He swallows a mouthful of fish, bones and all, before tossing one of his patented grins at Zhongli. Distantly, he thinks can taste blood. But it’s fine, because it doesn’t hurt. Look how carefree he is. How could it be hurting? Even his voice is bright and breezy. “Now that you mention it, I do remember the receptionist at the tea house saying something like not even Rex Lapis himself would be able to help a lost cause such as,” His gestures vaguely to himself with a smile.

Zhongli pauses mid-bite, chopsticks still in his mouth as that steady gaze finds Childe’s face again. It’s almost unnerving, sometimes. How Zhongli’s eyes seem to glow amber with all the intensity of a bird of prey. But this- this is also unnerving. The way Zhongli daintily licks the last grain of rice off his chopsticks. The way his hands set down the chopsticks so carefully, movements graceful and crisp. Perfectly aligned. Childe hates it.

“As the God of Contracts, I imagine he would find a way once the promise is made. He’s obliged to, after all,” Zhongli looks thoughtfully down at his neatly aligned chopsticks as if they hold the answer to all the secrets of the universe. “Not unlike…” He raises his head and smiles at Childe. “Not unlike how the Harbingers do not break their promises lightly.”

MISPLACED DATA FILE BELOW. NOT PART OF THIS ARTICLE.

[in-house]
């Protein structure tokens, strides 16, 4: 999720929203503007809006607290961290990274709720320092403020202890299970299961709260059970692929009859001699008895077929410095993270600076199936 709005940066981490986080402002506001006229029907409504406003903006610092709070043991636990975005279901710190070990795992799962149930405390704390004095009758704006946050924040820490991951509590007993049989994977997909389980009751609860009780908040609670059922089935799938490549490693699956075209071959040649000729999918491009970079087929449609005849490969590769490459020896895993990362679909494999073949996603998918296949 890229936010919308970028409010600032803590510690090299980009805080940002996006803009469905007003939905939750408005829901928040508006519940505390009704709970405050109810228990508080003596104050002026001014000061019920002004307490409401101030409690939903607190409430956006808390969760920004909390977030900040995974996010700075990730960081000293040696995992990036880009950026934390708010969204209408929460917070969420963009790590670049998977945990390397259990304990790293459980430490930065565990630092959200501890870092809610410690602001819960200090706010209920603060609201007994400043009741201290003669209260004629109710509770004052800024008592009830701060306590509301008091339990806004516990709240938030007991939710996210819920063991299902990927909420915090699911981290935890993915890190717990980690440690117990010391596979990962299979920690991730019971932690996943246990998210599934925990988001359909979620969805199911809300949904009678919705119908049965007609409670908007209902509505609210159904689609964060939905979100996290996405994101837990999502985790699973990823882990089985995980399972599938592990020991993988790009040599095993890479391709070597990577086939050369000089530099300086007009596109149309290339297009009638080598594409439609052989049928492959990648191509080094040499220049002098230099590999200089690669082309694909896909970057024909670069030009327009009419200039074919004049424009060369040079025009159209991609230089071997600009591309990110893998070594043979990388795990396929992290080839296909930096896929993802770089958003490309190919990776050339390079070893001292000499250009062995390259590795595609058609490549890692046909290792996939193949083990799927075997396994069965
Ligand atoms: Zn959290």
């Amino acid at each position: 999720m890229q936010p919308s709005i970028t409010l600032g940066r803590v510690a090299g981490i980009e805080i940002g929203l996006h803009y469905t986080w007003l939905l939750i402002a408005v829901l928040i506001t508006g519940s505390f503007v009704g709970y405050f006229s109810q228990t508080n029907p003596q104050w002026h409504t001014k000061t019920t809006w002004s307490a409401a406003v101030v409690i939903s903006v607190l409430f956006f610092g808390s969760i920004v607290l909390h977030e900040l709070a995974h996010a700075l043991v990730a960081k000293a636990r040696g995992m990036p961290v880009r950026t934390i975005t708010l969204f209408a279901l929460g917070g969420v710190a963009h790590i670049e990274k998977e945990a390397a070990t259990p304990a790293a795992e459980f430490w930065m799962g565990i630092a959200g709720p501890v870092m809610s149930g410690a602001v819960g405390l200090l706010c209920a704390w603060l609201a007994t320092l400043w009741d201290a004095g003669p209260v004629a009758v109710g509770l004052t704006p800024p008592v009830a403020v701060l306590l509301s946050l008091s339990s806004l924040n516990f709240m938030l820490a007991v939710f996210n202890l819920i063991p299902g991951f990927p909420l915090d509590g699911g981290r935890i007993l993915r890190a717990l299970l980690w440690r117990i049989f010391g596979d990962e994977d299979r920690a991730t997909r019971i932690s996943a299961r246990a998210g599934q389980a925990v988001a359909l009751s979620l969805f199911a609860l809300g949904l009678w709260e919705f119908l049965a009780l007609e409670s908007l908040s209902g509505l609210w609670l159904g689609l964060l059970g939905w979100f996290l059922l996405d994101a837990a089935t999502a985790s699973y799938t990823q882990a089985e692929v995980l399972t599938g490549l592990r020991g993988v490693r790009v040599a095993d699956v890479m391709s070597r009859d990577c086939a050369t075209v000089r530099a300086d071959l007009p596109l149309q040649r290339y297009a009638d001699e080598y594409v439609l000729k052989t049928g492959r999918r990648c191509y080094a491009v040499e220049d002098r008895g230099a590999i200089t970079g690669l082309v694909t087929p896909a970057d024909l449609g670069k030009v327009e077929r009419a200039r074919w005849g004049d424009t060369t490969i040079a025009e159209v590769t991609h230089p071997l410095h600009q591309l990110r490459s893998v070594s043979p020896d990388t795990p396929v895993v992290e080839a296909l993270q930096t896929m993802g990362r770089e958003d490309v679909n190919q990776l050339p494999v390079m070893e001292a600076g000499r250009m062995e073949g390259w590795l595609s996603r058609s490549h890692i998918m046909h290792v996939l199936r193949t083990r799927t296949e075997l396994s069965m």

The cozy sunlight cascades cheerfully through the windows and sets Zhongli aglow in almost ethereal light. Zhongli’s smile is quiet and harmless. Gentle. Pretty. Not meant for Childe’s eyes. He shakily breathes in the warm afternoon light. The air tastes frigid in his mouth, colder than anything he’s ever experienced. His throat still hurts. He thinks his blood is running even colder.

Distantly, Childe’s relieved to realize he’s still smiling. For all his emotions that he offers the world, the core of Childe is supposed to remain immovable. A deathly still pool of water with murky depths. Freezing to the touch.

Zhongli is not the pebble that’s stirring up ripples in his surface. He is not.